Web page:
European Court of Human Rights

What is the European Court of Human Rights?

The European Court of Human Rights (ECHR) (or ECtHR) was set up after the signing of the Convention for the Protection of Human Rights and Fundamental Freedoms. This convention was established in 1953 and is an international treaty aimed to protect fundamental rights and freedoms in Europe.  The Court was subsequently established and is based in Strasbourg. The current format of the Court came into force in 1998.  Individuals, parties or other states can bring about an application against any European state, all of which have signed up to the Convention, if they believe this state has committed a human rights violation.  

What powers does it have in the United Kingdom?

If an individual or party believe that their rights outlined in this convention have been violated by the UK government, then they can send an application against the state to the Court.  The UK, as every European state, is legally bound to protect all the rights stated in the convention.  If the UK fails to do so it could be held to account in front of this court and is then legally bound to implement any judgement passed.

What rights does the convention cover?

Article 1 of the Convention states that “The High Contracting Parties shall secure to everyone within their jurisdiction the rights and freedoms defined in Section I of this Convention,” binding each state to the convention.  The convention principally covers civil and political rights with very few socio-economic ones, which is something that it is often criticized for.

The principal rights and freedoms that the convention protects are set out in Articles 2-18.  These include:
  • Article 2: The Right to Life

  • Article 3: Prohibition of Torture

  • Article 4: Prohibition of Slavery

  • Article 5: Right of Liberty and Security

  • Article 6: The right to a fair trial

  • Article 7: Prohibition of retrospectivity of laws

  • Article 8: Right to a private and family life, home and correspondence

  • Article 9: Freedom of thought, conscience and religion

  • Article 10:Freedom of Expression

  • Article 11: Freedom of assembly and association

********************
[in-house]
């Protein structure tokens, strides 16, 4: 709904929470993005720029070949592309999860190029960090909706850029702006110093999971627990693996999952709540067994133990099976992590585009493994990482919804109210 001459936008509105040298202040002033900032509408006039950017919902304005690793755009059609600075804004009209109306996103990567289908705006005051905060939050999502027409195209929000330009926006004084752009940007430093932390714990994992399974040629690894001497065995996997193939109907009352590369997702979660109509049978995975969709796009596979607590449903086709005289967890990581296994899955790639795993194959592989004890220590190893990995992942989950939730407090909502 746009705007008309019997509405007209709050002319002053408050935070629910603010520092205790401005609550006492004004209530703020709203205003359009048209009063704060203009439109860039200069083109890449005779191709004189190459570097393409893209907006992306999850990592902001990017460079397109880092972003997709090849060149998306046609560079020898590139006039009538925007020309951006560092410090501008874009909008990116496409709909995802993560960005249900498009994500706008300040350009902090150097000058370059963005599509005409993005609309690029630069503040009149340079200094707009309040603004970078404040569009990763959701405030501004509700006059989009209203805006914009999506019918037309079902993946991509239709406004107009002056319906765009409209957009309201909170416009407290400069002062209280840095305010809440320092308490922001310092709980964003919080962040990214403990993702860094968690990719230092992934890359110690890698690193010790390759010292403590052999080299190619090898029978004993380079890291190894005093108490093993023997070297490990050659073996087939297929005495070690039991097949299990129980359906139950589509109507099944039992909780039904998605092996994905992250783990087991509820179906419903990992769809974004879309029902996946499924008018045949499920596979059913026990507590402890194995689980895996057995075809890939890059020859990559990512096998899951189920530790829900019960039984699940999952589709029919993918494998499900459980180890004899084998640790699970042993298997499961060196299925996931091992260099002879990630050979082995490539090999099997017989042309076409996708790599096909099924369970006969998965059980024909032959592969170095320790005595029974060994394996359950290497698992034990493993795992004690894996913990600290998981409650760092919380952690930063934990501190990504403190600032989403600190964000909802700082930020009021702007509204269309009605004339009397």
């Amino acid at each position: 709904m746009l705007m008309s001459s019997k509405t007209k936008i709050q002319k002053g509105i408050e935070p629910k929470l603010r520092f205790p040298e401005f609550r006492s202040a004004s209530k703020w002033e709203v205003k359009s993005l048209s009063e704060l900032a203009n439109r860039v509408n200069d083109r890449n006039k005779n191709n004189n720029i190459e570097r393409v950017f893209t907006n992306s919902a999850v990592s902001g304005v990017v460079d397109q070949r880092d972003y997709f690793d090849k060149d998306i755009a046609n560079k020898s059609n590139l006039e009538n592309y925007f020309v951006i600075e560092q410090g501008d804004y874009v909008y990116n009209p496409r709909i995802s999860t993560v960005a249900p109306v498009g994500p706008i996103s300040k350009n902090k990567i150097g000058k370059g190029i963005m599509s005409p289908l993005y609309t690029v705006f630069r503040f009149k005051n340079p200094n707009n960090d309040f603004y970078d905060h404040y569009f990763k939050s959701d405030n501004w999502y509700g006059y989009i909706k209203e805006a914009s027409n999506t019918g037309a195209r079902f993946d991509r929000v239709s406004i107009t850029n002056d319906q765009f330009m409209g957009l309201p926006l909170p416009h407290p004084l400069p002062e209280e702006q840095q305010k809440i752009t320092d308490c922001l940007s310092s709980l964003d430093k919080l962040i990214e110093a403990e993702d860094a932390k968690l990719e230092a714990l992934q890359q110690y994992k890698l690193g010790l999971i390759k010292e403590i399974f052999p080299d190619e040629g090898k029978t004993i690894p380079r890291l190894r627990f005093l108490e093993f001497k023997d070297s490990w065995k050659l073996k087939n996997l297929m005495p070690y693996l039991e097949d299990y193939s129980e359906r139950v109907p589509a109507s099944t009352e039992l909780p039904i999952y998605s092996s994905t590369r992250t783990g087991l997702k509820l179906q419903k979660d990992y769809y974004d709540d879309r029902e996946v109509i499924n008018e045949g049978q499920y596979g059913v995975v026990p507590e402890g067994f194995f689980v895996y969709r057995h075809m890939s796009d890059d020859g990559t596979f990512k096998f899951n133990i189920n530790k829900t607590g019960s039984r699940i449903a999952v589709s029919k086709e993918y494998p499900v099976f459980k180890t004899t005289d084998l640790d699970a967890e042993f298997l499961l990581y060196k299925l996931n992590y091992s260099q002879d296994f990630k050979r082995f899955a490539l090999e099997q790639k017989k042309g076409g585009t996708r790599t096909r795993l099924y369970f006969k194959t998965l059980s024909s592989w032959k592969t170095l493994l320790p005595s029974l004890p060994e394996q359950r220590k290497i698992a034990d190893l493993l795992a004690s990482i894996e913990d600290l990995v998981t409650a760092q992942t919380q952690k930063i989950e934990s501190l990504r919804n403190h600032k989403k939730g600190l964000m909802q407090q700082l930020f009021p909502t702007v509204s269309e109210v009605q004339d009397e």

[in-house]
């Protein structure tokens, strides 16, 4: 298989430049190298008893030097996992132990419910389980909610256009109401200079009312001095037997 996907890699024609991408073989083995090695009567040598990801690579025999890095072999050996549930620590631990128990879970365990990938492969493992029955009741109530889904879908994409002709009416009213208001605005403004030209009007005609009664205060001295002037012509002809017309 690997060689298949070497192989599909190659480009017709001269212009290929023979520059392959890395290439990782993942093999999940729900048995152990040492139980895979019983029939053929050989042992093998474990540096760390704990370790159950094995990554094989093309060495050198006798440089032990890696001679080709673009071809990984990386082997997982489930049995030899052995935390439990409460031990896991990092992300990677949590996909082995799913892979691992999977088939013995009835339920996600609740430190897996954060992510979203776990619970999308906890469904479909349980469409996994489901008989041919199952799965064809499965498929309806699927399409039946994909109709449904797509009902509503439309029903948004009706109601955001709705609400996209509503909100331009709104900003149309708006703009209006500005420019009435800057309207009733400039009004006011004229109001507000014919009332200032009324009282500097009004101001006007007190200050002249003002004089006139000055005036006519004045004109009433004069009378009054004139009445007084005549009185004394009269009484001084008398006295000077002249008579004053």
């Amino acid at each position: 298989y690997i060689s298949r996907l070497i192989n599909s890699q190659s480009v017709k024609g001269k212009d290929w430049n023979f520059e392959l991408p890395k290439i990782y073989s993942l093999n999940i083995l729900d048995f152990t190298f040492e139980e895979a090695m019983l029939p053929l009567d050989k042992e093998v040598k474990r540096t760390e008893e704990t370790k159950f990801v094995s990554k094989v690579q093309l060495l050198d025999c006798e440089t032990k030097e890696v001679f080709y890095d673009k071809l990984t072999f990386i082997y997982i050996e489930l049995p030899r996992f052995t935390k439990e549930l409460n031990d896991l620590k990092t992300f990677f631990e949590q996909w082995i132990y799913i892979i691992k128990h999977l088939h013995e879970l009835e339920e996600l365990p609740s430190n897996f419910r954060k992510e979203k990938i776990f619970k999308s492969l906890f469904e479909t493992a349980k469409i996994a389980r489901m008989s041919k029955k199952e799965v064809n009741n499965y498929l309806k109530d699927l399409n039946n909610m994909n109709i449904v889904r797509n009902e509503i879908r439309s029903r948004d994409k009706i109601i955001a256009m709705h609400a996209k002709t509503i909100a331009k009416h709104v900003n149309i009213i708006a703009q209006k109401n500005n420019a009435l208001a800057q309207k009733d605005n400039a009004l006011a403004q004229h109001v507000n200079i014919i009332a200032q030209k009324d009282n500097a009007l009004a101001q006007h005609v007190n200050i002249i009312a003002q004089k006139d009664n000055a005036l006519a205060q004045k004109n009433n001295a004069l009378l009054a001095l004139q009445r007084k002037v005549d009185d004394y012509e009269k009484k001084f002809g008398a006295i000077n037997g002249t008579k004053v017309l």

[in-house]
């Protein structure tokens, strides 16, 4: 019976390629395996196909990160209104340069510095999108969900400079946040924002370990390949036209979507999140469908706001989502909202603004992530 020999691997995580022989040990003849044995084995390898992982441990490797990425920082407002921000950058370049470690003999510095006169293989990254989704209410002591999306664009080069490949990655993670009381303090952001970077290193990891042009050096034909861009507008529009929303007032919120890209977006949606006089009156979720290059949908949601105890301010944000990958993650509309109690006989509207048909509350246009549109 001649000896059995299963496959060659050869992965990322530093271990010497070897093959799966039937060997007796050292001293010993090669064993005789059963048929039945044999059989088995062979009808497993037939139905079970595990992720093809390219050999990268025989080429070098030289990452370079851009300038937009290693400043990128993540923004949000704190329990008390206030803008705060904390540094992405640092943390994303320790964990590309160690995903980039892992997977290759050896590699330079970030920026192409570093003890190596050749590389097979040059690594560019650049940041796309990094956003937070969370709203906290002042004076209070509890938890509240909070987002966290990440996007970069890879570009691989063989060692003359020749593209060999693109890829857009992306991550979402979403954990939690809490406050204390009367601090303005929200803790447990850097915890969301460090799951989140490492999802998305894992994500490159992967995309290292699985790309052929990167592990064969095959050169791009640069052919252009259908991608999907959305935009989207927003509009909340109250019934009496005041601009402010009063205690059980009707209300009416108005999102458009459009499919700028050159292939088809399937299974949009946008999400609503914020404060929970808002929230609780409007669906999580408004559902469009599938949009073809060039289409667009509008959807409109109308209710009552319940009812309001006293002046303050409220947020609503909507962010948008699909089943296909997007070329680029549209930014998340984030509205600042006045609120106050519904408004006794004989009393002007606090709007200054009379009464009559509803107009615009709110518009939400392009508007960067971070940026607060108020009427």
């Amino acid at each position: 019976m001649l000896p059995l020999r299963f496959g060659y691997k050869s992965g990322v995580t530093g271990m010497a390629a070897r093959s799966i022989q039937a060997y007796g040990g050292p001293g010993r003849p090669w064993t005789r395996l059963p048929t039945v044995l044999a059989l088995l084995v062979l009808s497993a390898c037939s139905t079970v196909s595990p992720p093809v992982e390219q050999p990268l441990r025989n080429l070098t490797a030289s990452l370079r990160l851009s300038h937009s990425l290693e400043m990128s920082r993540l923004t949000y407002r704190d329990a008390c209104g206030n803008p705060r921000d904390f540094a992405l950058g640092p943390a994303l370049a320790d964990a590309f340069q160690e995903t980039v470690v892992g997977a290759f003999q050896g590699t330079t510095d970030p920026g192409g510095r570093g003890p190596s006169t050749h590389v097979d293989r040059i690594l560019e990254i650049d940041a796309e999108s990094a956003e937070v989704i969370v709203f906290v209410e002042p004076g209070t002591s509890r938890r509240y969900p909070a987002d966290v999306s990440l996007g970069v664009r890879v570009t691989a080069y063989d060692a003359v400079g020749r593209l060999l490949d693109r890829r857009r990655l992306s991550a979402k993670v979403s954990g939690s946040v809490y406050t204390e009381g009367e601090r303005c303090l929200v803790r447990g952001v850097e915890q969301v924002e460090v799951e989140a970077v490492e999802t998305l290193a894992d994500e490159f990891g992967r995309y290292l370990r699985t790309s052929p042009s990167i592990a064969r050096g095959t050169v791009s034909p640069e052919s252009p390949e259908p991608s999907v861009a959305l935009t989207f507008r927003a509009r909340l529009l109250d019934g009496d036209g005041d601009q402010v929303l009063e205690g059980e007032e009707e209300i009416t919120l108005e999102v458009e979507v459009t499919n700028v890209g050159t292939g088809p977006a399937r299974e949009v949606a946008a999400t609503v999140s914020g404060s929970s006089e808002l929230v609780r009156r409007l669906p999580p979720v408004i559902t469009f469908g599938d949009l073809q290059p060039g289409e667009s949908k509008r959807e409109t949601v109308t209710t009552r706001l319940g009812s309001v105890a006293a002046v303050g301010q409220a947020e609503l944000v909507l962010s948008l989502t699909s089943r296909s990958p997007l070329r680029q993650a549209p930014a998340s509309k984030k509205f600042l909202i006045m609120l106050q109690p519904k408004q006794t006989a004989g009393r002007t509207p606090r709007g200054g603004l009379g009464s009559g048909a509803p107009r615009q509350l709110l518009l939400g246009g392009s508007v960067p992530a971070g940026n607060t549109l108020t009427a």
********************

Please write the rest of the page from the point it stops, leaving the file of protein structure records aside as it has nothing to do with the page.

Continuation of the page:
• Article 12: Right to marry

  • Article 13: Right to an effective remedy

  • Article 14: Prohibition of discrimination

  • Article 15: Right of derogation of certain rights for states under emergencies.

  • Article 16: Restriction of political activities of Aliens.

  • Article 17: Prohibition of abuse of rights

  • Article 18: Permitted restrictions on limitations of rights

Article 15 offers states the freedom to derogate from certain rights if it is in the time of “war or other public emergency threatening the life of the nation.”  However some rights are exempt from this, such as Article 2 and Article 3.

There are four further sections, and further protocols to the Convention.

  • Procedure to bring an appeal to the ECHR
  • Bringing an appeal to the ECHR

Applications of violations against member states can be brought to the ECHR by any other state, any party or any individual.  They are sent to Strasbourg where they are deemed meritorious or unmeritorious.  If the case has not been dismissed then it will be looked at by the Chamber, while highly important cases will be examined by the Grand Chamber. 

Difficulties and controversies:

The principal difficulty the court faces is its inability to deal with most applications. 

As a highly successful institute, it lacks the resources to deal with the majority of cases and is therefore forced to dismiss them, defeating its aim of upholding European Human Rights. 

Interpretations of the convention are often not always clear so the Court is often criticized for its inability to provide a consistent understanding of each Article. This is particularly true in the often conflicting and vague interpretations of Article 8 that are prevalent in judgments.

The Court also has the power to refer a judgement back to the State which has been accused.  This is justified to preserve the pluralism of all the European states. This margin of appreciation is adopted when the Court is not willing to pass a judgement against a state which may be ignored.  This is the most significant criticism of the Court.